Club History

Randwick Petersham Cricket 

In the Beginning…

Randwick Petersham Cricket Club came into being on 19 July 2001 when two of Sydney’s oldest and most successful cricket clubs, Randwick and Petersham-Marrickville, decided to amalgamate.   

In announcing the formation of Randwick Petersham, club President Mike Whitney, (who is now in his 18th year), said “While this move represents the end of an era for two of cricket’s great clubs, it is also the dawning of a new and exciting period for the combined club as well as for cricket in the whole Randwick Petersham area”.

Sporting its new colours of green, gold and white, a combination of the colours of both founding clubs, Randwick Petersham first took the field as a grade club on 29 September 2001 at Petersham Oval in a 1st Grade match against University of New South Wales.  Petersham Oval and Coogee Oval would thereafter rotate through each season as the club’s 1st Grade ground.

In 2007-08, just its seventh season, Randwick Petersham proved the value of the merger by taking out the Sydney Grade Cricket Club Championship title after finishing no further back than seventh in five of its first six years. In 2010-11, the club confirmed its position as one of Sydney’s top clubs by again taking out the Club Championship.

In its short history the club has shown itself to be one of Sydney’s most consistent performers winning competition premierships in 2nd Grade, 3rd Grade, 4th Grade (three times) and 5th Grade (three times).  It has also been three times runner–up in the 1st Grade Belvidere Cup competition while winning the Limited Overs competition in 2011-12 and the Twenty20 Cup competition that same season and again in 2013-14 and 2015-16. It has contested the 1st Grade finals series seven times in its 17 years history.

Randwick Petersham has established itself as a supplier of quality first-class cricketers with Simon Katich, Nathan Hauritz, Usman Khawaja and David Warner representing Australia and NSW while Burt Cockley and Scott Coyte have worn the baggy blue cap of NSW.  Simon Katich also captained NSW for seven seasons between 2002 and 2010.

In 2014-15 Henry Thornton and Thomas Jagot represented NSW at under 19 level with Thornton going on to represent the Australian under 19 team which played against England early in 2015. In 2016-17 Jason Sangha played for Cricket Australia XI in the Matador BBQs One-Day Cup; for Cricket Australia XI in the National under 19 Championships in Victoria; in the Australian under 19 series against Sri Lanka in Tasmania in April 2017; in the Prime Ministers XI v Sri Lanka, for Cricket Australia XI v Pakistan, for NSW 2nd XI v Canterbury (NZ) and was a Sydney Thunder Big Bash rookie. That same season, Daniel Sams, Anthony Sams and Nathan Price played NSW 2nd XI against Canterbury (NZ) and participated in the Sydney Sixers Academy.  All three were also named in the Kingsgrove Sports Merit XII-1st Grade Team of the Year.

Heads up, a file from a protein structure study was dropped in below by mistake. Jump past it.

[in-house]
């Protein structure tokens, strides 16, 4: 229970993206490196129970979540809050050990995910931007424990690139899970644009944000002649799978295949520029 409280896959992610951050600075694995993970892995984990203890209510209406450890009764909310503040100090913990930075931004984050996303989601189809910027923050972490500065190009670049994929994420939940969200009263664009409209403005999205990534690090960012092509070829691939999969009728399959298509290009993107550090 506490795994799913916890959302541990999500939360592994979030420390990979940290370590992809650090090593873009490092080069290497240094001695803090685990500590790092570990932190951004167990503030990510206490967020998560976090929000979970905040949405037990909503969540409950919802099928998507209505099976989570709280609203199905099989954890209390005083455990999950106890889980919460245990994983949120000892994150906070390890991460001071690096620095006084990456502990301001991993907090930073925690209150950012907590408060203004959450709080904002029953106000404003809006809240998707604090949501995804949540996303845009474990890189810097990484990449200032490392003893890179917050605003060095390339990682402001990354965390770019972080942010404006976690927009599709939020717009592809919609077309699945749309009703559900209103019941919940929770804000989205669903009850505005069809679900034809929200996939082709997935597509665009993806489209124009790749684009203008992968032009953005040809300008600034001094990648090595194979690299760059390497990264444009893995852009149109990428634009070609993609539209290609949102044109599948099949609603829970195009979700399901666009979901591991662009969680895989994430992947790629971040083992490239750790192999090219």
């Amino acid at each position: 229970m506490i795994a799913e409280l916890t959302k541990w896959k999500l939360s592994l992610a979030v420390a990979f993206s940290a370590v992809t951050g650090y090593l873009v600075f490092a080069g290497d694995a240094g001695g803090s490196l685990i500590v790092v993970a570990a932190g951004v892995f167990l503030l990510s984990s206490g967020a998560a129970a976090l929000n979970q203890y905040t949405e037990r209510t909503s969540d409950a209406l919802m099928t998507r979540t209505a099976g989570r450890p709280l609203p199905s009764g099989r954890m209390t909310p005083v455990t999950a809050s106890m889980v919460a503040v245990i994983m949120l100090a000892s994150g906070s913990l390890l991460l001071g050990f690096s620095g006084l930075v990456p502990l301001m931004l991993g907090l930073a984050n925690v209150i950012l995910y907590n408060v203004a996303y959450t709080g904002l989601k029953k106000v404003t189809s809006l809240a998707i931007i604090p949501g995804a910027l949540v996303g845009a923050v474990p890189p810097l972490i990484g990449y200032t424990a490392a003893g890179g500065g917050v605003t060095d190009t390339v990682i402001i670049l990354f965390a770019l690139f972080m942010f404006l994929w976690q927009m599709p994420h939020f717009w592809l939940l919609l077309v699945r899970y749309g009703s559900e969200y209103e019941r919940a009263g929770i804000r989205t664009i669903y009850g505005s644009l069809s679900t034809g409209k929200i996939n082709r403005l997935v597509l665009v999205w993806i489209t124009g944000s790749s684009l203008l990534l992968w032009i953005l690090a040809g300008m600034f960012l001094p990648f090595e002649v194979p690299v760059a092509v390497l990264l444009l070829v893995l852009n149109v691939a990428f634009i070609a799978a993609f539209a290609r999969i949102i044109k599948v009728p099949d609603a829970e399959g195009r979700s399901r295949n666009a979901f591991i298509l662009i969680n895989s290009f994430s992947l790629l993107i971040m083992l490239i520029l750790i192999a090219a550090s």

In 2017-18, Jason Sangha captained the Australian under 19 team, making the final of the World Cup competition in New Zealand. He also made a century for Cricket Australia against the England Ashes team in Townsville—the second youngest in cricket history to do so. Daniel Sams made his first-class debut for Canterbury in the NZ Plunket Shield competition before making the greatest debut of any bowler in the Big Bash League playing for Sydney Sixers. Mac Jenkins captained the NSW under 15 team to win the championship in Queensland while he and Brock Larance went on to play for Cricket Australia in the under 17 Championships and against the touring Pakistan team. Larance later toured England with the Aboriginal XI to commemorate the 1868 Pioneers tour. Alex Deller was selected in the SCA A W Green Shield Merit Team. Jack James also played NSW under 19s while Daniel Sams, Jason Sangha and Greg West played for NSW in the Futures League.

Six members of the club have represented NSW in the National Indigenous Imparja Cup/Cricket Championships competitions.

The formation of Randwick Petersham through the merger of Randwick CC (1900-2001) and Petersham-Marrickville DCC (1951-2001) effectively created a club which rewrote the history books.  Taking into account Petersham-Marrickville DCC was the result of an amalgamation in 1951 between Petersham DCC (1899-1951) and Marrickville DCC (1910-1951), the collective lifespan of each of the four foundation clubs together with the 17 seasons of Randwick Petersham to the end of 2017-18 represents a total of 257 cricket playing years.  This number is well in excess of the 231 years history of the MCC at Lord’s which was founded in 1787 leaving Randwick Petersham with an undeniable claim to be the oldest cricket club in the world.

Randwick Petersham Cricket has been built on strong foundations…hard working administrators, talented players and coaches and most importantly, a powerful volunteer base of dedicated and loyal workers. It has achieved a great deal in a short space of time which is a fitting testimony to the wonderful legacy handed down by its founding clubs.

Lyall Gardner OAM

Randwick Petersham Historian

17 September 2018

0 replies

Leave a Reply

Want to join the discussion?
Feel free to contribute!

Leave a Reply

Your email address will not be published.